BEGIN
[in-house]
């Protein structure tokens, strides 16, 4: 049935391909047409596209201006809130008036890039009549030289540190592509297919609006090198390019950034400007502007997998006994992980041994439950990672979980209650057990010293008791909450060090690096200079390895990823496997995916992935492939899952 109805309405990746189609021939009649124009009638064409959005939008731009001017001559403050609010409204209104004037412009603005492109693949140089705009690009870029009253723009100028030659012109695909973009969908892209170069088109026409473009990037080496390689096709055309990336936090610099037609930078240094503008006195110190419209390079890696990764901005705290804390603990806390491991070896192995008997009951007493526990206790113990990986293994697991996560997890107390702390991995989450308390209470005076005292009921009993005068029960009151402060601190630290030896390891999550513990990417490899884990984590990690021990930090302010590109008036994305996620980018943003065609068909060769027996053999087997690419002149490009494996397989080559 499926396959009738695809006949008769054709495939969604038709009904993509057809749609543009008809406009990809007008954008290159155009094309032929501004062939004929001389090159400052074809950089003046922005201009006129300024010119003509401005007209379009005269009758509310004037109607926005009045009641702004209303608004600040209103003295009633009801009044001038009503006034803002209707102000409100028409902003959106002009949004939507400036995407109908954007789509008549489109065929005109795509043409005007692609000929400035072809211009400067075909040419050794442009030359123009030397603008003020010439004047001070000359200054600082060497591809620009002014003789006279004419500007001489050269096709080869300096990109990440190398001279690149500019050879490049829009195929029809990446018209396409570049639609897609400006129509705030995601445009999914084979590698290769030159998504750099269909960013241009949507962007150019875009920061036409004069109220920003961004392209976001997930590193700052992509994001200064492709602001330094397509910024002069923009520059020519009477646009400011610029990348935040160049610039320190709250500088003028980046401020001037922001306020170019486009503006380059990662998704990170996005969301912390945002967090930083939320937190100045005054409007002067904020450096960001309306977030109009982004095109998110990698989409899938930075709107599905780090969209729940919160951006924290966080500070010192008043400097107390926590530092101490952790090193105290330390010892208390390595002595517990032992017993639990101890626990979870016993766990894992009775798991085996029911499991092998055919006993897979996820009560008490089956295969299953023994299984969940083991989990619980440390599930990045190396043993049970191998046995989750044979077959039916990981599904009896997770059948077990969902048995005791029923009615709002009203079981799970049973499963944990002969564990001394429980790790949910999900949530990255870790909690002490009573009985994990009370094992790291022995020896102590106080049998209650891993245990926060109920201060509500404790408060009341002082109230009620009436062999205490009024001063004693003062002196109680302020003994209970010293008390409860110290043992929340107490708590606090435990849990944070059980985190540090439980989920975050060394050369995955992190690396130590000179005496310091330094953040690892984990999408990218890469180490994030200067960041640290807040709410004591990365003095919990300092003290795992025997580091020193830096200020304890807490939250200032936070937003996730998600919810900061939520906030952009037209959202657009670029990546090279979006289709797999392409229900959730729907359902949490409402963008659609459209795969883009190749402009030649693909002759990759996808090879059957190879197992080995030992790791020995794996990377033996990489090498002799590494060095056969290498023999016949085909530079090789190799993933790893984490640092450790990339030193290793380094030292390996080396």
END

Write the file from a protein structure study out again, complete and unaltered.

[in-house]
């Protein structure tokens, strides 16, 4: 049935391909047409596209201006809130008036890039009549030289540190592509297919609006090198390019950034400007502007997998006994992980041994439950990672979980209650057990010293008791909450060090690096200079390895990823496997995916992935492939899952 109805309405990746189609021939009649124009009638064409959005939008731009001017001559403050609010409204209104004037412009603005492109693949140089705009690009870029009253723009100028030659012109695909973009969908892209170069088109026409473009990037080496390689096709055309990336936090610099037609930078240094503008006195110190419209390079890696990764901005705290804390603990806390491991070896192995008997009951007493526990206790113990990986293994697991996560997890107390702390991995989450308390209470005076005292009921009993005068029960009151402060601190630290030896390891999550513990990417490899884990984590990690021990930090302010590109008036994305996620980018943003065609068909060769027996053999087997690419002149490009494996397989080559 499926396959009738695809006949008769054709495939969604038709009904993509057809749609543009008809406009990809007008954008290159155009094309032929501004062939004929001389090159400052074809950089003046922005201009006129300024010119003509401005007209379009005269009758509310004037109607926005009045009641702004209303608004600040209103003295009633009801009044001038009503006034803002209707102000409100028409902003959106002009949004939507400036995407109908954007789509008549489109065929005109795509043409005007692609000929400035072809211009400067075909040419050794442009030359123009030397603008003020010439004047001070000359200054600082060497591809620009002014003789006279004419500007001489050269096709080869300096990109990440190398001279690149500019050879490049829009195929029809990446018209396409570049639609897609400006129509705030995601445009999914084979590698290769030159998504750099269909960013241009949507962007150019875009920061036409004069109220920003961004392209976001997930590193700052992509994001200064492709602001330094397509910024002069923009520059020519009477646009400011610029990348935040160049610039320190709250500088003028980046401020001037922001306020170019486009503006380059990662998704990170996005969301912390945002967090930083939320937190100045005054409007002067904020450096960001309306977030109009982004095109998110990698989409899938930075709107599905780090969209729940919160951006924290966080500070010192008043400097107390926590530092101490952790090193105290330390010892208390390595002595517990032992017993639990101890626990979870016993766990894992009775798991085996029911499991092998055919006993897979996820009560008490089956295969299953023994299984969940083991989990619980440390599930990045190396043993049970191998046995989750044979077959039916990981599904009896997770059948077990969902048995005791029923009615709002009203079981799970049973499963944990002969564990001394429980790790949910999900949530990255870790909690002490009573009985994990009370094992790291022995020896102590106080049998209650891993245990926060109920201060509500404790408060009341002082109230009620009436062999205490009024001063004693003062002196109680302020003994209970010293008390409860110290043992929340107490708590606090435990849990944070059980985190540090439980989920975050060394050369995955992190690396130590000179005496310091330094953040690892984990999408990218890469180490994030200067960041640290807040709410004591990365003095919990300092003290795992025997580091020193830096200020304890807490939250200032936070937003996730998600919810900061939520906030952009037209959202657009670029990546090279979006289709797999392409229900959730729907359902949490409402963008659609459209795969883009190749402009030649693909002759990759996808090879059957190879197992080995030992790791020995794996990377033996990489090498002799590494060095056969290498023999016949085909530079090789190799993933790893984490640092450790990339030193290793380094030292390996080396």